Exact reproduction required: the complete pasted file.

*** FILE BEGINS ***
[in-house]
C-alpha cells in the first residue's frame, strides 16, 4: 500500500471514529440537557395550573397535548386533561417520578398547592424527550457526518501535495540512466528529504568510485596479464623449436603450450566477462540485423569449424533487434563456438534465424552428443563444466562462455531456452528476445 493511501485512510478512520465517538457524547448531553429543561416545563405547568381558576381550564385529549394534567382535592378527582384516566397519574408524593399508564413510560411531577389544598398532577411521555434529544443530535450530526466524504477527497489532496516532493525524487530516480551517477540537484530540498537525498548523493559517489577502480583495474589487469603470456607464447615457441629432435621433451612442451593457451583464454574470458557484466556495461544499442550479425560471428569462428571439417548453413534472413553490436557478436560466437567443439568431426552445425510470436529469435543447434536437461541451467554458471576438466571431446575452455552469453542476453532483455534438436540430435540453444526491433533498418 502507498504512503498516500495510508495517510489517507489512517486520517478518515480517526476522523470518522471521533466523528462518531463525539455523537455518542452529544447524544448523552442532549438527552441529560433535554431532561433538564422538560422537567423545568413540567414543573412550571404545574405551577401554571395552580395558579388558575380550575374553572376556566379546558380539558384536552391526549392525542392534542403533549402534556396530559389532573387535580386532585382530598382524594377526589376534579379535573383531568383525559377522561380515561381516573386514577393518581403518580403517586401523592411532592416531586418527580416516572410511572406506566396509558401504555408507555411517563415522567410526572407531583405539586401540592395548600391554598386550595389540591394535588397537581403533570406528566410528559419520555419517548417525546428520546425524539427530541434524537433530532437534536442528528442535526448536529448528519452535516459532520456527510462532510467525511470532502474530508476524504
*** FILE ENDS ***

[in-house]
C-alpha cells in the first residue's frame, strides 16, 4: 500500500471514529440537557395550573397535548386533561417520578398547592424527550457526518501535495540512466528529504568510485596479464623449436603450450566477462540485423569449424533487434563456438534465424552428443563444466562462455531456452528476445 493511501485512510478512520465517538457524547448531553429543561416545563405547568381558576381550564385529549394534567382535592378527582384516566397519574408524593399508564413510560411531577389544598398532577411521555434529544443530535450530526466524504477527497489532496516532493525524487530516480551517477540537484530540498537525498548523493559517489577502480583495474589487469603470456607464447615457441629432435621433451612442451593457451583464454574470458557484466556495461544499442550479425560471428569462428571439417548453413534472413553490436557478436560466437567443439568431426552445425510470436529469435543447434536437461541451467554458471576438466571431446575452455552469453542476453532483455534438436540430435540453444526491433533498418 502507498504512503498516500495510508495517510489517507489512517486520517478518515480517526476522523470518522471521533466523528462518531463525539455523537455518542452529544447524544448523552442532549438527552441529560433535554431532561433538564422538560422537567423545568413540567414543573412550571404545574405551577401554571395552580395558579388558575380550575374553572376556566379546558380539558384536552391526549392525542392534542403533549402534556396530559389532573387535580386532585382530598382524594377526589376534579379535573383531568383525559377522561380515561381516573386514577393518581403518580403517586401523592411532592416531586418527580416516572410511572406506566396509558401504555408507555411517563415522567410526572407531583405539586401540592395548600391554598386550595389540591394535588397537581403533570406528566410528559419520555419517548417525546428520546425524539427530541434524537433530532437534536442528528442535526448536529448528519452535516459532520456527510462532510467525511470532502474530508476524504